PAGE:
Real progress at UN AI for Good Summit

Last week in Geneva, I had the opportunity to attend the United Nation’s AI for Good Summit. The event was fascinating, with thousands of leaders there from business, policy and politics as well as academia and wider society. The media attention largely focused on humanoid robotics – doesn’t it always! There were some technical difficulties during the demos due to connectivity issues, which is a relatable experience. Despite this, the true stars of the summit were less apparent but definitely more thought-provoking. Here are highlights in 40 seconds.

Jamie Paik demonstrated how her team found inspiration in the art of origami, which helped them develop Mori3 (watch the video below). Mori3 is equipped with artificial intelligence and consists of hinged triangles capable of transforming into various shapes to perform different tasks.

We were inspired not only by technology, but also by AI generated music, singing and poetry, particularly drummer Jojo Mayer who gave an inspirational showcase of human musician and AI generated music performing in harmony.

Other fabulous facts and findings:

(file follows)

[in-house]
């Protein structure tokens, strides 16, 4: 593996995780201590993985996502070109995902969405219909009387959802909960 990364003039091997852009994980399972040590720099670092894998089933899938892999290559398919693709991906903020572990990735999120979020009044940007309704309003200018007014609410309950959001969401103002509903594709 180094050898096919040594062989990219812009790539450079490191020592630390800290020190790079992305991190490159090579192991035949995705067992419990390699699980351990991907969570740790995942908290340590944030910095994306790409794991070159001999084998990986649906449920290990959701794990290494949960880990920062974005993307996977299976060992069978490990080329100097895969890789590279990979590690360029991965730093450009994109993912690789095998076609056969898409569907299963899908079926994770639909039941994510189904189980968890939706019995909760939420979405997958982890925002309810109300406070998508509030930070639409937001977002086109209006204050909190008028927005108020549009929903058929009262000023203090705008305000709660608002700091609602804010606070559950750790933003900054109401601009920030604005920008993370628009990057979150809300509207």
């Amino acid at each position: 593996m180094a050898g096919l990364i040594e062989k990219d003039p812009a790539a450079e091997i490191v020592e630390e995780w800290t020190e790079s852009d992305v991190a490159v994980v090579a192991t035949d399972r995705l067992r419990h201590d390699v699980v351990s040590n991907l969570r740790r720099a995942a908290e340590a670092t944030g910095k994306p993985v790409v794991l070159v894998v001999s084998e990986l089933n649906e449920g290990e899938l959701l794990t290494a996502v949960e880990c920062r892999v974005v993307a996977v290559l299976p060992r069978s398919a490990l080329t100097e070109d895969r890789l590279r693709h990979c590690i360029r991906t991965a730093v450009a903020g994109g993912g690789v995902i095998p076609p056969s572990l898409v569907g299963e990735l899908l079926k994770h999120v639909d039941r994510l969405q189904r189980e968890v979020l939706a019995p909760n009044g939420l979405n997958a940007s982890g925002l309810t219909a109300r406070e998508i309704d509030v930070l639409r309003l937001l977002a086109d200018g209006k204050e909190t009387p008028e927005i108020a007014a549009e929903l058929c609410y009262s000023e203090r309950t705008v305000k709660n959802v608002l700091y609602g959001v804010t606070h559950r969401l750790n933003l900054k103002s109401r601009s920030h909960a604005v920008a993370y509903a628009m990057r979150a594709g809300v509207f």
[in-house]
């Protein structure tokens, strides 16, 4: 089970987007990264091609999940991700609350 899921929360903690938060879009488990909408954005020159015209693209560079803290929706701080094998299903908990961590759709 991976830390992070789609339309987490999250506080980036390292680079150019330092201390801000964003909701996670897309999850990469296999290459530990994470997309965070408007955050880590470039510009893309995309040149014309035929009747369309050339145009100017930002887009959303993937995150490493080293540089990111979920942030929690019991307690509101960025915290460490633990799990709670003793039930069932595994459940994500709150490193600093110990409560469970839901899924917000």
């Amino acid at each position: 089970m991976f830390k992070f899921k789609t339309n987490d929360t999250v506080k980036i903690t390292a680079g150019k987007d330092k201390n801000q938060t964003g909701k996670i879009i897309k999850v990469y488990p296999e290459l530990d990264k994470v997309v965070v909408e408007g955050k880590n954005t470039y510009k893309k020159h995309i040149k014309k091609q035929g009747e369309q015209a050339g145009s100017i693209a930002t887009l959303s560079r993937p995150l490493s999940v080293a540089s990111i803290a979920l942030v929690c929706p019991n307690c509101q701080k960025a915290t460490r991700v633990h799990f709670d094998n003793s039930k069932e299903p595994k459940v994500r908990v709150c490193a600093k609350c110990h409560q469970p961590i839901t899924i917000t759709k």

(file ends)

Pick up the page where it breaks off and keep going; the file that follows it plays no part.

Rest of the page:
• Over half of the satellites currently operating in space are owned by Elon Musk. At the moment, there are no specific regulations that govern the usage of space.
  • There is only one AI safety engineer for every 30 AI engineers
  • People are attracted to solving complex problems, which could explain why we put a man on the moon before we put wheels on luggage
  • Less than 0.5% of the world’s population know how to code (but with the advent of foundation models this is not the problem it once was)
  • The AI world does not agree on if / when AI will pose a threat to humanity (no surprise there!)
  • The human genome only accounts for 20% of human disease so the Human Immunome Project is using AI to map the immunome. They aim to anticipate how individuals will respond to different threats and work out the right personalised treatment
  • There was broad agreement that AI governance is vital at the international, state and regional levels (but we should question whether people with a different view exist but were not at this event).

If you want to learn more about what we witnessed and heard in Geneva last week, feel free to reach out to us by sending an email to

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